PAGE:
"Let me be blunt. Health care has become an economic cancer eating into every other public function . . . We shall, inevitably, have to decide what is 'appropriate,' not what merely could be 'beneficial' . . . We shall have to balance quality of life with quantity of life, costs and benefits, preventive medicine versus curative medicine . . . Any other alternative will be fiscal suicide."

Ethicist Daniel Callahan of the Hastings Institute is even blunter. In the past three years, he has published two books -- "Setting Limits" and "What Kind of Life?" -- and spoken throughout the land to say:

"Future national priorities should be shifted to education, housing and other societal needs . . . We must begin rethinking our values" toward lesser expectations "rather than unlimited medical progress in ways we cannot afford, bringing us too little happiness."

With Lamm, he urges "an acceptance of the inevitability of death . . . after a natural life span" -- and he proposes that we set an age after which feeble and declining life shall no longer be pursued: "I want to argue that medicine should be used only for the full achievement of a natural and fitting life span -- which can be achieved by the late seventies or early eighties -- and thereafter for the relief of suffering only . . . By then, most people have had a chance to do most of what a human life offers."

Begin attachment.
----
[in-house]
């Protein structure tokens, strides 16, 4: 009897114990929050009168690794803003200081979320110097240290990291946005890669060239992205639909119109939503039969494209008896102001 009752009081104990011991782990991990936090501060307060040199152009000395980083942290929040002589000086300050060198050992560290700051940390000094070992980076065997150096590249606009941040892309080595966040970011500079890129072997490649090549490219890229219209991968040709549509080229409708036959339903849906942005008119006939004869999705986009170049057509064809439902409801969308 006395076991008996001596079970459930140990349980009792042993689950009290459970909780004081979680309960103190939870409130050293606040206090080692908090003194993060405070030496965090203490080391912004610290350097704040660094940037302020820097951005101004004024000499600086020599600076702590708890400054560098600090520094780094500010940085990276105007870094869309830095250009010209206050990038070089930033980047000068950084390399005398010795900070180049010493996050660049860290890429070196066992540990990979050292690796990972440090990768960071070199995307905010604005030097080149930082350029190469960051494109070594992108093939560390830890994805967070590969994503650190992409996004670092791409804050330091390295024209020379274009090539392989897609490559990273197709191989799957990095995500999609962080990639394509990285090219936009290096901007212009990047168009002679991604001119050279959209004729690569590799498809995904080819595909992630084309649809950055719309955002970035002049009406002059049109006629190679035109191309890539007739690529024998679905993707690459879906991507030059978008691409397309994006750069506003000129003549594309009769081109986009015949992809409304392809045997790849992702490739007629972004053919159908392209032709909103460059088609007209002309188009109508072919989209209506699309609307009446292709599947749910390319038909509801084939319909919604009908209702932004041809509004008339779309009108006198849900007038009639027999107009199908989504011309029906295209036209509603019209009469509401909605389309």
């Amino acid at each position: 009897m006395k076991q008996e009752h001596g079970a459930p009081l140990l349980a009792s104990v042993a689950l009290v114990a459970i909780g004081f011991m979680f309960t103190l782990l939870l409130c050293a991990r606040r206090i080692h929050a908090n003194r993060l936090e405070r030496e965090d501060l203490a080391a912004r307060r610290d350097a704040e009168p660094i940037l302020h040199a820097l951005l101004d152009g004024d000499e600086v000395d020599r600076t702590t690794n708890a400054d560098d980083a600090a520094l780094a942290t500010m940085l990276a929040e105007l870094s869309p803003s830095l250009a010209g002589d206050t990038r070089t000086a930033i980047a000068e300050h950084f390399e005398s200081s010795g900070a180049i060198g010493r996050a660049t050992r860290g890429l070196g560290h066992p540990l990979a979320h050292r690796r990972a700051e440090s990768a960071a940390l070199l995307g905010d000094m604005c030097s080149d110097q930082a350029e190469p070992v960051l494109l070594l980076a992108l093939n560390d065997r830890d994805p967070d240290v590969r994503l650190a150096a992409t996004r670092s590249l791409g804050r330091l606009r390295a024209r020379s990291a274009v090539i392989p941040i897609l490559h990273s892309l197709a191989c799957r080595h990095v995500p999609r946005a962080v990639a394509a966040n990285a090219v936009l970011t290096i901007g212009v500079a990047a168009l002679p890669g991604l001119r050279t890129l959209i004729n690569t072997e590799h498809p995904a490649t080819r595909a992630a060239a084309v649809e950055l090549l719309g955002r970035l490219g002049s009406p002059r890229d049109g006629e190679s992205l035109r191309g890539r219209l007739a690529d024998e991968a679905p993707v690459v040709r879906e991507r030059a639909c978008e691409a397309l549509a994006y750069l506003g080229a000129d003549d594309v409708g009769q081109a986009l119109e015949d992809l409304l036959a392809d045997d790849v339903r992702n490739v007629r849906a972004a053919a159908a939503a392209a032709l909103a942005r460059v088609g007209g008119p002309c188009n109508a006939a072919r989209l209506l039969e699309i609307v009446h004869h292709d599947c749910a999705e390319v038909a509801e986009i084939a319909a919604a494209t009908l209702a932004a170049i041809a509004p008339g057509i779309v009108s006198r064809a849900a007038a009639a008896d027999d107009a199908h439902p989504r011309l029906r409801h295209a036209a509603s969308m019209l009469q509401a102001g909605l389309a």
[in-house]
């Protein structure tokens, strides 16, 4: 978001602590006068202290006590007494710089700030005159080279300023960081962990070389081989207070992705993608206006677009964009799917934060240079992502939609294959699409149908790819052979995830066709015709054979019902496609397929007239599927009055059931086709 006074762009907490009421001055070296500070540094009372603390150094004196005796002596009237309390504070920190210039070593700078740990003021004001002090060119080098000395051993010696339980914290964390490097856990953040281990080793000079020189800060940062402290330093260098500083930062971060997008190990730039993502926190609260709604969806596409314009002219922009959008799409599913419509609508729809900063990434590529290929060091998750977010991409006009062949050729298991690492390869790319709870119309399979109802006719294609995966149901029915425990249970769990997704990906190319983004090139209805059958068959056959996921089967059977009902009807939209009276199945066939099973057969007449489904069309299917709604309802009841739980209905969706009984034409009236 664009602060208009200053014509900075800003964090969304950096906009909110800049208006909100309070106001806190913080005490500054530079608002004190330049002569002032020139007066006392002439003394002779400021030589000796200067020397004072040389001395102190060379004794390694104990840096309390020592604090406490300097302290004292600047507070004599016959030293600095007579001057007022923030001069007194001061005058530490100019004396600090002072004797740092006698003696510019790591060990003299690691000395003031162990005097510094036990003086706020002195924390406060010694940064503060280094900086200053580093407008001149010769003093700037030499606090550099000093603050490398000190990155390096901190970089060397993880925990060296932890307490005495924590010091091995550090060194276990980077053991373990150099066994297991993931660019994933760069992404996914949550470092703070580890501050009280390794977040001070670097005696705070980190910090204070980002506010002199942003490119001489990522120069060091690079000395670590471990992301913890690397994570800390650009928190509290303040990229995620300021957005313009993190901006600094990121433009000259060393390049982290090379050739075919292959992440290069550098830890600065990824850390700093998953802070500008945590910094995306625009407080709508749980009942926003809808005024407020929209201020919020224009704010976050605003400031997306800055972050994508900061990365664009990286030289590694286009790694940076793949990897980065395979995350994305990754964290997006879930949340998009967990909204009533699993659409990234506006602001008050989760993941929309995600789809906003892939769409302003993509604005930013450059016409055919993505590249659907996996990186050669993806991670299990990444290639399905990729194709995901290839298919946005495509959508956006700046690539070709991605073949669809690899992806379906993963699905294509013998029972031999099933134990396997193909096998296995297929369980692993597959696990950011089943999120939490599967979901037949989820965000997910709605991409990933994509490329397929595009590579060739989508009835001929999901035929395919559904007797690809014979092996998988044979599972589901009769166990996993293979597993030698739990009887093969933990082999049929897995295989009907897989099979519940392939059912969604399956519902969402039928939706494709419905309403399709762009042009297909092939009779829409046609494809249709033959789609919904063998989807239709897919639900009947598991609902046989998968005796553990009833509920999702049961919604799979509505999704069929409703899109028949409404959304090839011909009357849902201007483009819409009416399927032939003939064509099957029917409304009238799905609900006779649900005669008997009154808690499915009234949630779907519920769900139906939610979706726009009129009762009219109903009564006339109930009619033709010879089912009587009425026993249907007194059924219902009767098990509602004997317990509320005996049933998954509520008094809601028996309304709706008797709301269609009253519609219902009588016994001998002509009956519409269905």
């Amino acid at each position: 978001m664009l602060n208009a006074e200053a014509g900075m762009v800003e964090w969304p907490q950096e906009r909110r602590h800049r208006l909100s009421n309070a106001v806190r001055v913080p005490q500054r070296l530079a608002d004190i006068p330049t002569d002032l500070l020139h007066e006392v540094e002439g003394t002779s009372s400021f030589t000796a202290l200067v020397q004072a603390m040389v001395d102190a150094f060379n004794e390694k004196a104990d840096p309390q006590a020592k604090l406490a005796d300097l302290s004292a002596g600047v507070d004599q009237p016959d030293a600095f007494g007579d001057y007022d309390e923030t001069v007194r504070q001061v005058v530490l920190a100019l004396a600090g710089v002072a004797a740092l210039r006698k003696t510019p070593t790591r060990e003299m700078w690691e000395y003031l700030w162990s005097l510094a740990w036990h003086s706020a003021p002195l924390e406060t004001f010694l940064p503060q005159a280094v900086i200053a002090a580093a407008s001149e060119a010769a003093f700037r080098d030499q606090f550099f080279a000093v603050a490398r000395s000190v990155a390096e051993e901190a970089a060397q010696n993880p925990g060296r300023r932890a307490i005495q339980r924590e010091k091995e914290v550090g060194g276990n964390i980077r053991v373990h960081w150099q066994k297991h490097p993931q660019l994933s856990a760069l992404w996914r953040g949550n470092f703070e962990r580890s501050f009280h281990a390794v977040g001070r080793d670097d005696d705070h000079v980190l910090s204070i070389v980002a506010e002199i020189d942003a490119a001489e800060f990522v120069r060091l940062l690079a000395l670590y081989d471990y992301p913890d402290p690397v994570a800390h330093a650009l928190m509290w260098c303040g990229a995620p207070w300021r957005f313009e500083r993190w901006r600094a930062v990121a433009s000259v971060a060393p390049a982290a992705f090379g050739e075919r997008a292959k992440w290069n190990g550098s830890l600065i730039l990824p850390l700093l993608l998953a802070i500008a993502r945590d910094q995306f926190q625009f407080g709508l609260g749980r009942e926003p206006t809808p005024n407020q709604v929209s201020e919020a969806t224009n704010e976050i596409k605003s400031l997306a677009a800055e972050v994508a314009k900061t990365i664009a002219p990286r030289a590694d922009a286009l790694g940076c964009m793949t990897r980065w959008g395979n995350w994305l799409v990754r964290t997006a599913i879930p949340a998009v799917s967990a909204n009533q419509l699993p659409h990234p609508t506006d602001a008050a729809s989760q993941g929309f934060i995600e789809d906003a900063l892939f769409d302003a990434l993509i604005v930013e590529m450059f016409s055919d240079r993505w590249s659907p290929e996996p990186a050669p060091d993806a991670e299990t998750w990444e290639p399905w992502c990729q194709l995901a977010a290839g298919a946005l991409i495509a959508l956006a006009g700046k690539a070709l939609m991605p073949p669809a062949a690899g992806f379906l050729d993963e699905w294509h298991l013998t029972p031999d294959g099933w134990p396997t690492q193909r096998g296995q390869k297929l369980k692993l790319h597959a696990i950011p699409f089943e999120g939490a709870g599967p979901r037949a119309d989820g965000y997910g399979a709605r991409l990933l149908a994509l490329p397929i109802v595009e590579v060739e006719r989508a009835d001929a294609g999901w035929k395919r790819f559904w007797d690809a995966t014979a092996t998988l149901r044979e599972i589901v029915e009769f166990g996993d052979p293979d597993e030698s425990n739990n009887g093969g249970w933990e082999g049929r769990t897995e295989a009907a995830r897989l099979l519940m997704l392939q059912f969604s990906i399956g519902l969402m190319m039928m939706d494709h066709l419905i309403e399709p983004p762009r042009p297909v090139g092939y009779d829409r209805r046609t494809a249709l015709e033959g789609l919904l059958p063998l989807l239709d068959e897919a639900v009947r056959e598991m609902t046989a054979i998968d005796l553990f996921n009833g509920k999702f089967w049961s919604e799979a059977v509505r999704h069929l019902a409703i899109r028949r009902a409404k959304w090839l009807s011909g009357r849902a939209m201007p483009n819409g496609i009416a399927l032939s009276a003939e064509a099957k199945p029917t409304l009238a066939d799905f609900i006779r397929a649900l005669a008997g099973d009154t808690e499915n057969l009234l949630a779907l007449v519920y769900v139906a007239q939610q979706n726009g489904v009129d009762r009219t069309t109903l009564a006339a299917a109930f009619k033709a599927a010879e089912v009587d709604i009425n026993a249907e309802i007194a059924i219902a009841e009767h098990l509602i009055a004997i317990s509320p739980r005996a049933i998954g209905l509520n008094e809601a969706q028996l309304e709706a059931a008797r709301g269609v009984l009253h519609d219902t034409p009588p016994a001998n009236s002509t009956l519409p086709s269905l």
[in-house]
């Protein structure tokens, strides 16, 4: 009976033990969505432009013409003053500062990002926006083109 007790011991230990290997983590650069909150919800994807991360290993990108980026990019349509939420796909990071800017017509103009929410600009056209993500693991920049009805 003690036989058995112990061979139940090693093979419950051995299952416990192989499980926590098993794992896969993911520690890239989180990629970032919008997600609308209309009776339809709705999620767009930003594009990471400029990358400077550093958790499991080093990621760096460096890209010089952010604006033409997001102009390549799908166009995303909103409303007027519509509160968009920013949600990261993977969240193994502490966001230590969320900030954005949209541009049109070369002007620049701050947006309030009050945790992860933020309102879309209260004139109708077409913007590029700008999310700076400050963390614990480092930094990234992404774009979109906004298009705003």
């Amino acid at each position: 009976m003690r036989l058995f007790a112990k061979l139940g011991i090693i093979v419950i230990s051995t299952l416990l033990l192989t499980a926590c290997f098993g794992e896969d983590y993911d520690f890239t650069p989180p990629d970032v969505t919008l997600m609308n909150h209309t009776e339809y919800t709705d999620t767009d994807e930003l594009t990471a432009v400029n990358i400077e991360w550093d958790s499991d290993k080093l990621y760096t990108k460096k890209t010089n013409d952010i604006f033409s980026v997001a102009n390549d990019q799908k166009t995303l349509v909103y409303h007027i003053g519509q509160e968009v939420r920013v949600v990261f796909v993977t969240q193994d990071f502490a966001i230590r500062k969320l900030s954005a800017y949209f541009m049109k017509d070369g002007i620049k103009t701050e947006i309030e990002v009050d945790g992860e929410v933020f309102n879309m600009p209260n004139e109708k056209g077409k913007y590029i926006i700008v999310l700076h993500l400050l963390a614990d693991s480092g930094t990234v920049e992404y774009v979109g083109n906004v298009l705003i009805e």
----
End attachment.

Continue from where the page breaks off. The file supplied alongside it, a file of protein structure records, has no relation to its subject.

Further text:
He does not want to set an age limit before nationwide discussion -- and enactment of a national health service with vastly improved care of the elderly. He opposes either euthanasia or assisted suicide.

But he was once asked: "If you were a physician who for years had cared for an 86-year-old woman who suddenly develops pneumonia, would you deny her the care she needs?"

"I would probably treat her with antibiotics," he said, "but I would not admit her to intensive care."

A Political Firestorm

Rationing by age?

Robert Butler of Mount Sinai Medical Center, New York, a doctor who has spent his life promoting better care for the aged, calls Callahan's proposal "mischievous -- it provides powerful fodder for anyone who wants to save money on health care. Other critics have called it "intrinsically evil," "Nazi," "Orwellian," "de facto euthanasia," "too near the slippery slope to genocide."